and what doesn't get paid. another big story right now, a massive and dangerous heat wave is gripping much of the nation. here's how it looks and feels across the country. take a look at the red quarter. temperatures expected to reach 104 degrees in parts of texas today, in the southeast, temperatures are expected to reach the upper 90s and more than just uncomfortable, it's dangerous. heat has already claimed the life of at least one person in illinois and adding to that, the heat is causing drought conditions in the deep south to intensify. also this morning, hundreds of thousands still without power in the chicago area after strong thunderstorms rolled through. officials warn the power there might not be back on until saturday. let's go live to rob marciano outdoors this morning, silly rob, in atlanta's piedmont park. sun still not up, so it's still probably manageable there. but a lot of the south waking up this morning to 80 degrees overnight or higher. >> yeah. that's the thing. really hasn't cooled down much overnight, ali. even if you're out before the sun comes up you're still fee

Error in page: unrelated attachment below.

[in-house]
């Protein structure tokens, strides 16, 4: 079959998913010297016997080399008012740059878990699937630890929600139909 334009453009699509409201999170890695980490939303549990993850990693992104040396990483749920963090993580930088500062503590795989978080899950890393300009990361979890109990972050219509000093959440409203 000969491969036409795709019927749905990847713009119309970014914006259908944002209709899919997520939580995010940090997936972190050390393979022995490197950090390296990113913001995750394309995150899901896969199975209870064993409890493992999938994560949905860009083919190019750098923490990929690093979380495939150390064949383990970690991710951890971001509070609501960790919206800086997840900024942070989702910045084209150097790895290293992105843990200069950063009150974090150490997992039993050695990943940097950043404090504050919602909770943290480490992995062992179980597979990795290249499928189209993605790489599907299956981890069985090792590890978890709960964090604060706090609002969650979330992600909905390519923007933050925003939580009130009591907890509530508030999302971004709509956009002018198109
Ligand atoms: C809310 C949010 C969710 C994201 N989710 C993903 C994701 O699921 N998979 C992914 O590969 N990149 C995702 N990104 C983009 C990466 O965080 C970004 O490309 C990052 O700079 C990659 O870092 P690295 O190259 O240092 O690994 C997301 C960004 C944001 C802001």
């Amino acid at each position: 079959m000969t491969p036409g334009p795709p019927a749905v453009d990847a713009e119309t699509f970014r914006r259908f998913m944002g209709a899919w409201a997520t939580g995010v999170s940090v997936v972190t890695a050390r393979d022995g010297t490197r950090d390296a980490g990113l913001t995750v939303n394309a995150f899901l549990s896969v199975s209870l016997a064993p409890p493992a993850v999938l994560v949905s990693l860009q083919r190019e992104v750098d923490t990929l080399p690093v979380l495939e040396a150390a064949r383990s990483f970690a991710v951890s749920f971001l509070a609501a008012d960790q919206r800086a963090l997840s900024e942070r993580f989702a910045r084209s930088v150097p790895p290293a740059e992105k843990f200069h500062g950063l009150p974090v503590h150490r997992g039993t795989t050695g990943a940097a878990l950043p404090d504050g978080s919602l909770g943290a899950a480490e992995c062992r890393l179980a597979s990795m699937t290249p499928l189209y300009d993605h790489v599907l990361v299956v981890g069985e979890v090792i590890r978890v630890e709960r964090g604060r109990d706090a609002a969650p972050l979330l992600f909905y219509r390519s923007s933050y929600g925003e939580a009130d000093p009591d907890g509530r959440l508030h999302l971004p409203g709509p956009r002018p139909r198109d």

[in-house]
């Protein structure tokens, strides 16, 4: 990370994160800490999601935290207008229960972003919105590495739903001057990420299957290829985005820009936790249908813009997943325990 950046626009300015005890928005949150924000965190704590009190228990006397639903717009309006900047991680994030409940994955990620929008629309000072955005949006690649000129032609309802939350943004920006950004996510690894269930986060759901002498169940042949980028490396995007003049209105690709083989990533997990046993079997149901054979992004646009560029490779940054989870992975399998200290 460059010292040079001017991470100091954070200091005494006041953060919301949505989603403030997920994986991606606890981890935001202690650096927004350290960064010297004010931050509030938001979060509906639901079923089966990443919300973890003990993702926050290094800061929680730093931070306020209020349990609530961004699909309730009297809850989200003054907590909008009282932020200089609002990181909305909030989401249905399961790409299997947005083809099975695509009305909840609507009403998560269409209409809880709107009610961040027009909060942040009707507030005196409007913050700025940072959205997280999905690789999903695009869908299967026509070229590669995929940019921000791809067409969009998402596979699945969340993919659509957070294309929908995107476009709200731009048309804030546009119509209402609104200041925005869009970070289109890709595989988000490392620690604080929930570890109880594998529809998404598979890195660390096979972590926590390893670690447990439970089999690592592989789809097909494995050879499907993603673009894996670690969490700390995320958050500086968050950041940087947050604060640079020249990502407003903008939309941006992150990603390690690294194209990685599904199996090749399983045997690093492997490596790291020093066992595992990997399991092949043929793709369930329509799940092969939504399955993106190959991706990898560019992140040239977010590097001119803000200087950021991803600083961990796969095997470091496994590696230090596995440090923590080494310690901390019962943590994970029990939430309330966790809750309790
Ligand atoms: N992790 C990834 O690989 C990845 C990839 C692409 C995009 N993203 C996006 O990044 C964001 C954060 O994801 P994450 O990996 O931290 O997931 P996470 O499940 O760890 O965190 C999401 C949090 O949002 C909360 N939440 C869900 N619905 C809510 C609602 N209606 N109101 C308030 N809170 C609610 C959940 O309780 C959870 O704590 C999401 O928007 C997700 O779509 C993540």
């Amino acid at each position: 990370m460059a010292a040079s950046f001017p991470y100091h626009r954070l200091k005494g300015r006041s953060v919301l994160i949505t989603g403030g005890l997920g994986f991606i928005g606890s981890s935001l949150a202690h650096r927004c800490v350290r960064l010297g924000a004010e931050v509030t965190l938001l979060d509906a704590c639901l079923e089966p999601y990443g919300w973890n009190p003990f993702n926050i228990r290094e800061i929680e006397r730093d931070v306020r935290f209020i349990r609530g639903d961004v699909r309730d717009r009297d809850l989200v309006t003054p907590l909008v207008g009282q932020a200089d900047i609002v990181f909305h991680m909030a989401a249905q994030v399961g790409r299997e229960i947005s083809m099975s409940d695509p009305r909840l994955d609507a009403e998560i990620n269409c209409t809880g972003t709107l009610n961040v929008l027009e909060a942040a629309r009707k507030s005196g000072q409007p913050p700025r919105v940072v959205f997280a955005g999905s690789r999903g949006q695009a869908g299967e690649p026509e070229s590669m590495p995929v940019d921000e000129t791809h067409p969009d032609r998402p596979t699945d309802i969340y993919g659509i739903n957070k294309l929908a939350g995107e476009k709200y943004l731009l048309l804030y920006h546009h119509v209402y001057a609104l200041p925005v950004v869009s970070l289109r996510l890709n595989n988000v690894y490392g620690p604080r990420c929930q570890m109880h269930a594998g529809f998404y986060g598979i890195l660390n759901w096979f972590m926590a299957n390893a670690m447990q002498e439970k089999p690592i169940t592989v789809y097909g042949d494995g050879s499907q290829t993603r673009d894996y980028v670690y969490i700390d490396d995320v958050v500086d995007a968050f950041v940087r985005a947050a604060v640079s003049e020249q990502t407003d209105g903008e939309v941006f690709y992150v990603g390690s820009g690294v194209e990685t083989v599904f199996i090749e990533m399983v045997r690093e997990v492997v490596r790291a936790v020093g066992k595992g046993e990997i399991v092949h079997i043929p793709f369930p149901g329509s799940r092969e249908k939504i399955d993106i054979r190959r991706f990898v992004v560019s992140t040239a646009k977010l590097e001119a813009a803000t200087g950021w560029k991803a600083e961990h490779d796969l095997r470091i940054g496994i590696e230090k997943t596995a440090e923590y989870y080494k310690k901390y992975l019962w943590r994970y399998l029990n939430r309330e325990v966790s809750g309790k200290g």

. the scandal now spanning across the atlantic and claiming its first big victim on this "american morning." >>> and good morning. welcome, everybody. it is friday, july 15th. i'm soledad o'brien. you are watching snoonk kiran is off, christine is off, welcome soledad. good to see you. >> thank you. we have a lot to do today. let's get right to it. serious new pressure on rupert murdock and his global media empire. the justice department says it's now investigating the claims that one of its tabloids tried to hack 9/11 victims' phones. a report in another british tabloid, "the mirror" quoting a source who says "news of the world," the newspaper which folded under the pressure of the hacking scandal, hired an investigator to try to tap the phones. now lawmakers, law enforcement, and 9/11 families are all demanding the truth. >> susan candiotti following the latest for us on this and breaking, one casualty of the news international, rebekah brooks has resigned. >> the question is, does this mean that the walls are crumbling at news corp. it's too early to say, bulls this is a crack in the wa